This per­ver­ted nar­ciss­ism would be almost admir­able in such a crowd-pleasing enter­tainer if it weren’t for the fact that Robbie is appar­ently singing to his drugs and rape coun­selor mom (yes, really) again: “Pray that when I’m com­ing down you’ll be asleep …/ I am scum/ Love, your son.” Robbie gives mat­ri­archy a bad name. Another track, “Nan’s Song,” is ded­ic­ated to his deceased grand­mother. This is the first song he’s penned entirely him­self and he has said, “It’s only appro­pri­ate that my first song should be about someone I love.” In fact, the song is all about how much his Nan loved him.

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Once again, the prob­lem with selling this shtick in the U.S. is that few people apart from some aging gay men in San Francisco have heard of Robbie Williams. So how are Americans expec­ted to relate to his prob­lems with his “massive” fame, which is all his songs are about these days? Robbie is Eminem without the hip-hop, without the wit, and without, finally, the (global) suc­cess. Robbie tried and failed to crack the American mar­ket a few years ago with a com­pil­a­tion album called “The Ego Has Landed” — which once again appears to be put­ting the apo­lo­getic cart before the career horse, “wit­tily” ref­er­en­cing a mediocre 1960s British film, “The Eagle Has Landed,” that his tar­get teen audi­ence has never heard of. As one American critic’s daugh­ter said when Robbie Williams’ face popped up on MTV: “Daddy, why is that guy being so goofy?”

In truth, “Escapology” is a kind of 21st cen­tury Brit Band Aid album, a “Do They Know It’s Christmas in Stoke-on-Trent?” where the needy con­tin­ent is Robbie’s self-esteem (and EMI’s bank bal­ance), but where Robbie is imper­son­at­ing almost every Brit artist who has made it to drive-time radio in the U.S. In “Something Beautiful” he’s Marty Pellow of Wet, Wet, Wet, pre-heroin; in “Monsoon” he’s post-mustache, pre-AIDS Freddie Mercury (even the tune owes more than a little to “Radio Ga Ga”); “Love Somebody” is pre-wig Elton; “Revolution” is post-Wham, pre-men’s-room George Michael (Robbie’s first solo single was a cover ver­sion of “Freedom”). “Sexed Up” could be Oasis, post-talent. There’s some Rod Stewart in here as well, but I can’t be bothered to find out where. For good meas­ure, and to show how ver­sat­ile and deserving of a green card he is, Robbie also throws in some Steve Tyler, some retro-soul and some col­lege radio rawk.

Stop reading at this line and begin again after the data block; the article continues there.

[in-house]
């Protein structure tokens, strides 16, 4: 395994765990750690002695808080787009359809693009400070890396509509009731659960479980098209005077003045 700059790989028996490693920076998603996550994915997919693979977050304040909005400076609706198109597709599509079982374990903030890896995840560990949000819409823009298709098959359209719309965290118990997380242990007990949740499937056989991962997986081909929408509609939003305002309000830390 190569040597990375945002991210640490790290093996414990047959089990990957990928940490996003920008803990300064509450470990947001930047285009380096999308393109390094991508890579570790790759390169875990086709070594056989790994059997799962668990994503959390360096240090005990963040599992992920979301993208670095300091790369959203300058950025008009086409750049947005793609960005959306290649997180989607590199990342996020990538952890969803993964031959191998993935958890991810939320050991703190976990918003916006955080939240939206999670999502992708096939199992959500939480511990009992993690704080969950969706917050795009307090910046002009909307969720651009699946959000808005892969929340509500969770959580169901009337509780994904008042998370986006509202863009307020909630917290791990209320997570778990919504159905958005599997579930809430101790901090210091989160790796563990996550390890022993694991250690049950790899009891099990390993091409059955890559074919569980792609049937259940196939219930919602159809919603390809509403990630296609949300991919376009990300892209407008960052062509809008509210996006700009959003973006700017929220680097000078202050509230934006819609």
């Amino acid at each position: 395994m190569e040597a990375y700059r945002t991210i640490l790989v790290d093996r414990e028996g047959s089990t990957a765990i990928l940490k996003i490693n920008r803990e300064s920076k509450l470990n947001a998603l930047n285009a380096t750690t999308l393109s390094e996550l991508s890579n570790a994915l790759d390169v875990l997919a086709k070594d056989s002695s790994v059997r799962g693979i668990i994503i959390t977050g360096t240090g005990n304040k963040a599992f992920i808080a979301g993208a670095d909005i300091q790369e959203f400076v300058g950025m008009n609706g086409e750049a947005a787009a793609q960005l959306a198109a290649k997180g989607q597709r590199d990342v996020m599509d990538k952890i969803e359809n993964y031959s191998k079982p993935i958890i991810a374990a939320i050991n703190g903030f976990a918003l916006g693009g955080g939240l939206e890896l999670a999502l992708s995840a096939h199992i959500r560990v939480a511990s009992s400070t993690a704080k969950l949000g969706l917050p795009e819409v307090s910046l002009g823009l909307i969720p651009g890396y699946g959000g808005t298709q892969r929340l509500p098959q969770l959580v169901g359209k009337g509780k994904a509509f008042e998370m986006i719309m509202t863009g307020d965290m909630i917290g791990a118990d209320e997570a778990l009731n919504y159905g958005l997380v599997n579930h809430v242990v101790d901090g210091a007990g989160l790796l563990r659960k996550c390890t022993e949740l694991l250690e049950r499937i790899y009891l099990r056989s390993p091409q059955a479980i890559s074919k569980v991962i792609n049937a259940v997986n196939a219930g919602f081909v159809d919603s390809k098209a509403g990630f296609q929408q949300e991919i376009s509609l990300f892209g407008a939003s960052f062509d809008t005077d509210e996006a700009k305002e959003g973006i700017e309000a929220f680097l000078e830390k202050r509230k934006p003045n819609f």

No, I lied. “Escapology” isn’t Band Aid. It’s an entire sea­son of “American Idol,” where Robbie is the only con­test­ant and also plays the part of Simon Cowell. Somehow, though, he man­ages not to win.

Robbie may be a wanker, and he may be doomed, but he’s not an ori­ginal sin­ner. Not only is he a karaōke pop per­former (his last album, “Swing When You’re Winning,” was a bunch of cov­ers of Frank Sinatra songs), he’s a karaōke human being. After leav­ing Take That he thought he was Oliver Reed for a while. Then he thought he was Liam Gallagher. Dressed as Frank Sinatra on the cover of “Swing When You’re Winning” (which includes a duet with Nicole Kidman on “Somethin’ Stupid”), or as James Bond in the video for “Millennium,” he looks like an uncon­vin­cing if alarm­ingly hir­sute drag king. By the same token, per­sist­ent rumors that secretly he’s “really gay” miss the point that Robbie isn’t really anything.

Where Sinatra was radio, Robbie is a radio. Robbie’s voice, although ver­sat­ile, is strangely con­stric­ted, nasal and dis­tant — as if he has a cheap tran­sistor radio stuck some­where up his nose. Frankie had a voice that, if radio didn’t exist, would have willed it into exist­ence. Robbie has a voice that is merely an echo of broad­casts that dis­sip­ated into the ether long before he was born.